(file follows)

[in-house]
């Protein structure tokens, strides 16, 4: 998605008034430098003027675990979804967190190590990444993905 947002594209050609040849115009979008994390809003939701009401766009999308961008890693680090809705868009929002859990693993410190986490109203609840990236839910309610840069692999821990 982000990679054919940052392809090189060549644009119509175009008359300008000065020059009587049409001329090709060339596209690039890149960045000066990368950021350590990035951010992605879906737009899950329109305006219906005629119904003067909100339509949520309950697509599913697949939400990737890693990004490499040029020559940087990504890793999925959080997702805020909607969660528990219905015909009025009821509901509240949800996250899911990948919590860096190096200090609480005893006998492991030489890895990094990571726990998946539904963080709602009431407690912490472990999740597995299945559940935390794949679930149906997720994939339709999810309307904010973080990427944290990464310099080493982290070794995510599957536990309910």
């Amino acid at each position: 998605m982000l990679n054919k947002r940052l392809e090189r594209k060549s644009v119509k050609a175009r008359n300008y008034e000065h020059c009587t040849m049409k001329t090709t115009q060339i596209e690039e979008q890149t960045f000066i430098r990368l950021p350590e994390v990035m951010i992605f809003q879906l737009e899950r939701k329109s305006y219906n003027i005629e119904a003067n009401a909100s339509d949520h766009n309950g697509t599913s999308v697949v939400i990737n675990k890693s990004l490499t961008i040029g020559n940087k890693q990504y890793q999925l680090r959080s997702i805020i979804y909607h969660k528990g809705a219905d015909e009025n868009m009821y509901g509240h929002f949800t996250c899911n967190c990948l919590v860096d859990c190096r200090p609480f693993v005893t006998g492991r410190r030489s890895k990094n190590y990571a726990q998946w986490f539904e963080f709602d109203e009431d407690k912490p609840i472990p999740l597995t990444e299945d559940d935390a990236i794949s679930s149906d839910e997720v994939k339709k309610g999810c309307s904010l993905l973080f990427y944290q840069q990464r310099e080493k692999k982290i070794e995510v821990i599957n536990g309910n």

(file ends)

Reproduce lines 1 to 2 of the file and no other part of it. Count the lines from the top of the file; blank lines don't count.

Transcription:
[in-house]
């Protein structure tokens, strides 16, 4: 998605008034430098003027675990979804967190190590990444993905 947002594209050609040849115009979008994390809003939701009401766009999308961008890693680090809705868009929002859990693993410190986490109203609840990236839910309610840069692999821990 982000990679054919940052392809090189060549644009119509175009008359300008000065020059009587049409001329090709060339596209690039890149960045000066990368950021350590990035951010992605879906737009899950329109305006219906005629119904003067909100339509949520309950697509599913697949939400990737890693990004490499040029020559940087990504890793999925959080997702805020909607969660528990219905015909009025009821509901509240949800996250899911990948919590860096190096200090609480005893006998492991030489890895990094990571726990998946539904963080709602009431407690912490472990999740597995299945559940935390794949679930149906997720994939339709999810309307904010973080990427944290990464310099080493982290070794995510599957536990309910």